# Biblio

The authors have proposed the Fallback Control System (FCS) as a countermeasure after cyber-attacks happen in Industrial Control Systems (ICSs). For increased robustness against cyber-attacks, introducing multiple countermeasures is desirable. Then, an appropriate collaboration is essential. This paper introduces two FCSs in ICS: field network signal is driven FCS and analog signal driven FCS. This paper also implements a collaborative FCS by a collaboration function of the two FCSs. The collaboration function is that the analog signal driven FCS estimates the state of the other FCS. The collaborative FCS decides the countermeasure based on the result of the estimation after cyber-attacks happen. Finally, we show practical experiment results to analyze the effectiveness of the proposed method.

We present a new connection between self-adjusting binary search trees (BSTs) and heaps, two fundamental, extensively studied, and practically relevant families of data structures (Allen,Munro, 1978; Sleator, Tarjan, 1983; Fredman, Sedgewick, Sleator, Tarjan, 1986; Wilber, 1989; Fredman, 1999; Iacono, Özkan, 2014). Roughly speaking, we map an arbitrary heap algorithm within a broad and natural model, to a corresponding BST algorithm with the same cost on a dual sequence of operations (i.e. the same sequence with the roles of time and key-space switched). This is the first general transformation between the two families of data structures. There is a rich theory of dynamic optimality for BSTs (i.e. the theory of competitiveness between BST algorithms). The lack of an analogous theory for heaps has been noted in the literature (e.g. Pettie; 2005, 2008). Through our connection, we transfer all instance-specific lower bounds known for BSTs to a general model of heaps, initiating a theory of dynamic optimality for heaps. On the algorithmic side, we obtain a new, simple and efficient heap algorithm, which we call the smooth heap. We show the smooth heap to be the heap-counterpart of Greedy, the BST algorithm with the strongest proven and conjectured properties from the literature, conjectured to be instance-optimal (Lucas, 1988; Munro, 2000; Demaine et al., 2009). Assuming the optimality of Greedy, the smooth heap is also optimal within our model of heap algorithms. Intriguingly, the smooth heap, although derived from a non-practical BST algorithm, is simple and easy to implement (e.g. it stores no auxiliary data besides the keys and tree pointers). It can be seen as a variation on the popular pairing heap data structure, extending it with a ``power-of-two-choices'' type of heuristic. For the smooth heap we obtain instance-specific upper bounds, with applications in adaptive sorting, and we see it as a promising candidate for the long-standing question of a simpler alternative to Fibonacci heaps.

Hadoop is developed as a distributed data processing platform for analyzing big data. Enterprises can analyze big data containing users' sensitive information by using Hadoop and utilize them for their marketing. Therefore, researches on data encryption have been widely done to protect the leakage of sensitive data stored in Hadoop. However, the existing researches support only the AES international standard data encryption algorithm. Meanwhile, the Korean government selected ARIA algorithm as a standard data encryption scheme for domestic usages. In this paper, we propose a HDFS data encryption scheme which supports both ARIA and AES algorithms on Hadoop. First, the proposed scheme provides a HDFS block-splitting component that performs ARIA/AES encryption and decryption under the Hadoop distributed computing environment. Second, the proposed scheme provides a variable-length data processing component that can perform encryption and decryption by adding dummy data, in case when the last data block does not contains 128-bit data. Finally, we show from performance analysis that our proposed scheme is efficient for various applications, such as word counting, sorting, k-Means, and hierarchical clustering.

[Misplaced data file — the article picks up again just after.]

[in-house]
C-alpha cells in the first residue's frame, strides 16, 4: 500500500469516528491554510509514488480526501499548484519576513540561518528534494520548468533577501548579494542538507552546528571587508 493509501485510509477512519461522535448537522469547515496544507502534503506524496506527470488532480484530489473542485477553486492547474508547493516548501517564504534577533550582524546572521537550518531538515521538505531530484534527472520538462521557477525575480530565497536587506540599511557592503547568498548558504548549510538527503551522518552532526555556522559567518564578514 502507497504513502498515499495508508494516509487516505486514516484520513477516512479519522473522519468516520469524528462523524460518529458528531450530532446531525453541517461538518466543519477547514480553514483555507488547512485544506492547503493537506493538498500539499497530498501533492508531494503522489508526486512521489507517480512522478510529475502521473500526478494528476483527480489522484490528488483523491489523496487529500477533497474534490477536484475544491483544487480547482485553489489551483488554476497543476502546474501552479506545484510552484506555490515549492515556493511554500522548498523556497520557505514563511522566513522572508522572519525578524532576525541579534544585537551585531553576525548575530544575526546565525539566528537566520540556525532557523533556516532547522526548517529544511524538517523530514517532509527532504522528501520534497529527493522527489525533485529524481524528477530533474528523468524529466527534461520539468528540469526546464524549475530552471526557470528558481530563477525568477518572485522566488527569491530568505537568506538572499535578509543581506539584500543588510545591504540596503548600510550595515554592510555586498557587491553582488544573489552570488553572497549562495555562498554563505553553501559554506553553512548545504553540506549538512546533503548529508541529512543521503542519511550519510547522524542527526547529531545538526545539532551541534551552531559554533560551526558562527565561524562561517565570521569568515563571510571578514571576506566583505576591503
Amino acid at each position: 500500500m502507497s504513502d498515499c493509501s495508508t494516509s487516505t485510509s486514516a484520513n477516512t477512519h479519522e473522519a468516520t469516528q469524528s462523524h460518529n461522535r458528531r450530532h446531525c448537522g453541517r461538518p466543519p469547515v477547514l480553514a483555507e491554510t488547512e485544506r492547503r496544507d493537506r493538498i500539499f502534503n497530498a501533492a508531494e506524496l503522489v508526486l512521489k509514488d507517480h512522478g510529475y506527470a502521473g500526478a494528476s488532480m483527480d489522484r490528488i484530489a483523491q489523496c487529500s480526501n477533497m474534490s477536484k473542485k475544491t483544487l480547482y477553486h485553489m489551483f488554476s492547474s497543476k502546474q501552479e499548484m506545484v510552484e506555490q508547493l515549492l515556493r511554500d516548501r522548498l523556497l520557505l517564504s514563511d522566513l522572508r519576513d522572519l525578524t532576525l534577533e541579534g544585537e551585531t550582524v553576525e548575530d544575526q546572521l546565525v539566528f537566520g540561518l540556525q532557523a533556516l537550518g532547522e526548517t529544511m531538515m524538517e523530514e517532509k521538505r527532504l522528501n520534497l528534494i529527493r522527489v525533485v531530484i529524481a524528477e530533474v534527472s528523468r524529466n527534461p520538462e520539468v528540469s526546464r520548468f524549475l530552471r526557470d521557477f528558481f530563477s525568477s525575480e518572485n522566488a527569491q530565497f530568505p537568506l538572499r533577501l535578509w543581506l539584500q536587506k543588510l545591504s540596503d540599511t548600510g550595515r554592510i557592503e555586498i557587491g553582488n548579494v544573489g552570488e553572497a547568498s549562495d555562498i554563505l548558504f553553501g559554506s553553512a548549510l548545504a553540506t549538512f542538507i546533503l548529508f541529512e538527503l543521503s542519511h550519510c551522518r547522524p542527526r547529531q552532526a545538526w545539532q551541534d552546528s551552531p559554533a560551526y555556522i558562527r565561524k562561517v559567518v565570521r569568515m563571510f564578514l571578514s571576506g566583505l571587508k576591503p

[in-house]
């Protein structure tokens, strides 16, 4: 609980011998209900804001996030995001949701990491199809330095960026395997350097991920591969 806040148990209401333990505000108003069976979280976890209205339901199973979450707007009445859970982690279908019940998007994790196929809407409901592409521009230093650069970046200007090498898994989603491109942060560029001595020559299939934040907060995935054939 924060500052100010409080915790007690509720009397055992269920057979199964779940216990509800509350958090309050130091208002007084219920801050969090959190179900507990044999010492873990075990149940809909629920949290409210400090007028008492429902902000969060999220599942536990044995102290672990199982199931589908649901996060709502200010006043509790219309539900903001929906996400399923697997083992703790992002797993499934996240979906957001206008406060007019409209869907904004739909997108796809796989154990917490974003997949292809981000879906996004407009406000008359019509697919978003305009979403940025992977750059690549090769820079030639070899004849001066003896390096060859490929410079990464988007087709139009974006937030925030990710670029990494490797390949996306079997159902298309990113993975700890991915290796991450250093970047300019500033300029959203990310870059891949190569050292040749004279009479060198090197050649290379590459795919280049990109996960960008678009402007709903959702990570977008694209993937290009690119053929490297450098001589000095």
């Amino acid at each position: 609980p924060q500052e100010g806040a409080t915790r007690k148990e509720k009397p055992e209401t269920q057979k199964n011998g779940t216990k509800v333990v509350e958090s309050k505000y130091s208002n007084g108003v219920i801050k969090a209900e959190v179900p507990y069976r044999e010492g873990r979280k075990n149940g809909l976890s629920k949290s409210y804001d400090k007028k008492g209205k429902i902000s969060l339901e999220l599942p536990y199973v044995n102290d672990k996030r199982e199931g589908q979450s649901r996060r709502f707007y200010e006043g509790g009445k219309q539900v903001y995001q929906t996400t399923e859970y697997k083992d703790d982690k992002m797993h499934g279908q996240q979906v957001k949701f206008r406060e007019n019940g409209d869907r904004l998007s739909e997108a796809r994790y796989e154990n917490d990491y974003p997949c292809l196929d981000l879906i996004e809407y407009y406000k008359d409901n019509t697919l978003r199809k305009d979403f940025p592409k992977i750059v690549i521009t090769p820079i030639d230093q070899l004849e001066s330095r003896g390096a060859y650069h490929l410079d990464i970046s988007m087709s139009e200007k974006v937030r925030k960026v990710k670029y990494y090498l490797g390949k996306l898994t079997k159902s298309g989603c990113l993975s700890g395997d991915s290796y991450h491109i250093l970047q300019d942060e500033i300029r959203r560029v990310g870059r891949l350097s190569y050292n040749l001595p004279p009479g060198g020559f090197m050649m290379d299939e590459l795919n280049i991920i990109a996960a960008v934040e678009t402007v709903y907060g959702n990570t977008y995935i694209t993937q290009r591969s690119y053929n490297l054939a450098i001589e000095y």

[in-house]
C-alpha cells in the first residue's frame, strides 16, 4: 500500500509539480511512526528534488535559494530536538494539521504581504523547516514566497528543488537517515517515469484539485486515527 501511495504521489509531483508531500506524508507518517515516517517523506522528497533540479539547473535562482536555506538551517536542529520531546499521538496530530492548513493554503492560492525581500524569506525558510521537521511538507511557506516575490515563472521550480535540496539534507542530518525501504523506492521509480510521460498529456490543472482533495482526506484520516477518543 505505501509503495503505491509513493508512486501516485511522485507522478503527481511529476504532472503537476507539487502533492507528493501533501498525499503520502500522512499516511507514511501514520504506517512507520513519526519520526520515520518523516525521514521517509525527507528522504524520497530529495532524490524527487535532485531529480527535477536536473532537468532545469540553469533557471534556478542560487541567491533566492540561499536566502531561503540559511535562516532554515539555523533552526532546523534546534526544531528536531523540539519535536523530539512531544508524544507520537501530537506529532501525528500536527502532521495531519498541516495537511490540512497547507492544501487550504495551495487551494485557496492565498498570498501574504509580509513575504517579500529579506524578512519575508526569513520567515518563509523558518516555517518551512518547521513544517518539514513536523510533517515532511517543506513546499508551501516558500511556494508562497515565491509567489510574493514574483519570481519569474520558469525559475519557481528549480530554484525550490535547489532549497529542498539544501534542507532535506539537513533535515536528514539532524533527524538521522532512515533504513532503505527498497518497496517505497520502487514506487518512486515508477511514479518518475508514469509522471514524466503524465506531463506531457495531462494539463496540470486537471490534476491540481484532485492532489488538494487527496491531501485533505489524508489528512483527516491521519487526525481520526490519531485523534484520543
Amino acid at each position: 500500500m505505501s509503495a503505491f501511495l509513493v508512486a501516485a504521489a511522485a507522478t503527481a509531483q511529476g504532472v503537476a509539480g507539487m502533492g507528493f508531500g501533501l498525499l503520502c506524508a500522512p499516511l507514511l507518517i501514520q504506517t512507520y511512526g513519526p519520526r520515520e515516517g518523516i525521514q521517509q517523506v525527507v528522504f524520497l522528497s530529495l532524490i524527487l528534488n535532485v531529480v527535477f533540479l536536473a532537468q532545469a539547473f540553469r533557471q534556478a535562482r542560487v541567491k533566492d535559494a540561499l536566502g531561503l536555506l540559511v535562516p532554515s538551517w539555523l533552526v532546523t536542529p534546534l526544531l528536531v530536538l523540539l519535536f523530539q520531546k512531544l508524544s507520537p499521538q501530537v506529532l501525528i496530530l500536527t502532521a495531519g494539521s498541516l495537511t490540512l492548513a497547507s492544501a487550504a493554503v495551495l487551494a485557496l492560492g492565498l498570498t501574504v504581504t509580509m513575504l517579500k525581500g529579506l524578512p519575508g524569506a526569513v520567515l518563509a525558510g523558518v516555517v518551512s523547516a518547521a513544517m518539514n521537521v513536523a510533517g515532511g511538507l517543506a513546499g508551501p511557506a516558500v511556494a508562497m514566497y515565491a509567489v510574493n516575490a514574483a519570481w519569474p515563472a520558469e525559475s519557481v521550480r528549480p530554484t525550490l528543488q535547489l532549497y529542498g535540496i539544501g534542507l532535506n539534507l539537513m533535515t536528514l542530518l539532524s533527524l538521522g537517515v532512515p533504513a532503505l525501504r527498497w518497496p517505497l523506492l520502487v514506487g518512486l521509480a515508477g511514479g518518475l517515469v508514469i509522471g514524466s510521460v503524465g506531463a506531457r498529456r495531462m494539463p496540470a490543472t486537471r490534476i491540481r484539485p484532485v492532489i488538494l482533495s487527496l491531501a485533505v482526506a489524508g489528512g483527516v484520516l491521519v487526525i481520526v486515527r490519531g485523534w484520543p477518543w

The challenge of maintaining confidentiality of stored and processed data in a remote database or cloud is quite urgent. Using homomorphic encryption may solve the problem, because it allows to compute some functions over encrypted data without preliminary deciphering of data. Fully homomorphic encryption schemes have a number of limitations such as accumulation of noise and increase of ciphertext extension during performing operations, the range of operations is limited. Nowadays a lot of homomorphic encryption schemes and their modifications have been investigated, so more than 25 reports on homomorphic encryption schemes have already been published on Cryptology ePrint Archive for 2016. We propose an overview of current Fully Homomorphic Encryption Schemes and analyze specific operations for databases which homomorphic cryptosystems allow to perform. We also investigate the possibility of sorting over encrypted data and present our approach to compare data encrypted by Multi-bit FHE scheme.